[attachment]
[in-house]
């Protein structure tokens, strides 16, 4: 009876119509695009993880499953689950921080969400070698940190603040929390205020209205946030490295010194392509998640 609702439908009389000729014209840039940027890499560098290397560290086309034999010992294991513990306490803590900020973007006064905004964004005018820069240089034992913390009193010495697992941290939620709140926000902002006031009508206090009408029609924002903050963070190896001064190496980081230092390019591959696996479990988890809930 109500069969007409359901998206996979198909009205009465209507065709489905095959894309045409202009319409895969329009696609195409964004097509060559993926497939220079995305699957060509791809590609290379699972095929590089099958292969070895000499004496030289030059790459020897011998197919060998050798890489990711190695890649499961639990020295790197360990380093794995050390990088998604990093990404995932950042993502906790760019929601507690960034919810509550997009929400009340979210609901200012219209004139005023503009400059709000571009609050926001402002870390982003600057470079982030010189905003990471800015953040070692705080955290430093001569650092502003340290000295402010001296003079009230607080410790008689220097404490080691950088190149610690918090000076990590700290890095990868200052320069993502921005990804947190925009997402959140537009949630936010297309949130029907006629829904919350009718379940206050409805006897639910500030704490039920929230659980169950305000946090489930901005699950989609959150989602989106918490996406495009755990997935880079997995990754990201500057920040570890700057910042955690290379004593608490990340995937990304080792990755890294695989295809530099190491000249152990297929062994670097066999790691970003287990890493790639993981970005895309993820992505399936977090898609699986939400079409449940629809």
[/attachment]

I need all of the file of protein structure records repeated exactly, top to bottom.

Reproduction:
[in-house]
């Protein structure tokens, strides 16, 4: 009876119509695009993880499953689950921080969400070698940190603040929390205020209205946030490295010194392509998640 609702439908009389000729014209840039940027890499560098290397560290086309034999010992294991513990306490803590900020973007006064905004964004005018820069240089034992913390009193010495697992941290939620709140926000902002006031009508206090009408029609924002903050963070190896001064190496980081230092390019591959696996479990988890809930 109500069969007409359901998206996979198909009205009465209507065709489905095959894309045409202009319409895969329009696609195409964004097509060559993926497939220079995305699957060509791809590609290379699972095929590089099958292969070895000499004496030289030059790459020897011998197919060998050798890489990711190695890649499961639990020295790197360990380093794995050390990088998604990093990404995932950042993502906790760019929601507690960034919810509550997009929400009340979210609901200012219209004139005023503009400059709000571009609050926001402002870390982003600057470079982030010189905003990471800015953040070692705080955290430093001569650092502003340290000295402010001296003079009230607080410790008689220097404490080691950088190149610690918090000076990590700290890095990868200052320069993502921005990804947190925009997402959140537009949630936010297309949130029907006629829904919350009718379940206050409805006897639910500030704490039920929230659980169950305000946090489930901005699950989609959150989602989106918490996406495009755990997935880079997995990754990201500057920040570890700057910042955690290379004593608490990340995937990304080792990755890294695989295809530099190491000249152990297929062994670097066999790691970003287990890493790639993981970005895309993820992505399936977090898609699986939400079409449940629809």